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Saturday, September 03, 2011

Seer of Sevenwaters, by Juliet Marillier

Seer of Sevenwaters is the fifth book in the Sevenwaters series, by Juliet Marillier. (New York: Penguin, 2010) The books are historical romances, set in a fictional part of the real world, in perhaps the 16th century, mostly in the British Isles. Bookstores usually sell them as fantasy novels. Characters are Irish, Saxon, Norse, and from other parts of the old world. Seer of Sevenwaters includes a family tree. Sibeal, the main character in this book, is the granddaughter of Sorcha, the main character in the first book, Daughter of the Forest.

Marillier is a self-confessed druid. It is not surprising that many of the characters in her books are druid believers. As Marillier portrays that religion, it involved priests, who were celibate, and in tune with nature, and were also in tune with spirits of the land around them, and, perhaps, with supernatural beings, such as selkies.

I don't want to give away much of the plot of this book, which is well put together, and compelled my interest. I will say that Sibeal is in training as a druid priestess. She can see the future, at times, in visions, or by scrying -- looking in a special vessel or body of water. Such vision of the future can be deceptive. It might be something that is actually going to happen, or something that might happen, and it's not possible to tell. Sibeal falls in love with Felix, an outsider. He is not from her own ethnic group, and he does not practice her religion.

The characters are well drawn. They include a variety of people, with a variety of motives and interests. Many of them are part of Sibeal's family, but not all of them are.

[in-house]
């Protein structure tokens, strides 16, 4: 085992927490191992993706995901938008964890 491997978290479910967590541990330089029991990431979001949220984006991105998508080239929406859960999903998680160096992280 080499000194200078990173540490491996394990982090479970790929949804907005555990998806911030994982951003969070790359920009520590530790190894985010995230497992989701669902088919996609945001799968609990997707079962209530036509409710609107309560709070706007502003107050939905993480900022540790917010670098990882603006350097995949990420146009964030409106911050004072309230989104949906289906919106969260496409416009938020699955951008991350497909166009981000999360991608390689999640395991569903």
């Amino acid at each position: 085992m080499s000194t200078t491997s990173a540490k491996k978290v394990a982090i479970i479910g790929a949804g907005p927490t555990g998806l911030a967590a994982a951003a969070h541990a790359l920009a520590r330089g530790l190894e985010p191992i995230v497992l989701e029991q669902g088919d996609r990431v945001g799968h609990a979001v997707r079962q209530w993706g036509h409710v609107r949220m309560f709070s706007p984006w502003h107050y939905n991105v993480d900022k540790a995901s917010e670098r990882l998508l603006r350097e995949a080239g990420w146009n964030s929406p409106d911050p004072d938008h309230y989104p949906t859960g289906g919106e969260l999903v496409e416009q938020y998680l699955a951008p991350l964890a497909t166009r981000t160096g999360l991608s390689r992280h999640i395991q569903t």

In some of the other books of this series, Marillier included one or more Christian characters, who were presented as good people, and whose beliefs were also presented with respect, and without distortion. See here and here for my discussion of this aspect of Marillier's work.

This book has no Christian character, or at least no such character who is important, and who believes in Christ as God and savior. There are minor characters who make the sign of the cross when in danger. Felix, a major character, tells Sibeal:
"I was raised in the Christian faith, but my belief was shattered by the wrongs I saw enacted in the name of the Church. . . ." (395) During the conversation that this is part of, he indicates that he admires Sibeal's strong faith, and is drawn to it.

I was disappointed that Marillier had no strong Christian believer in this book, but deciding to have one was up to Marillier, not me, and the book is well-written, and well worth reading. Characters do have  moral choices. There are good characters, and characters who make lots of wrong decisions. One character is surprising in a way that I didn't expect.

Thanks for reading. Read Marillier.

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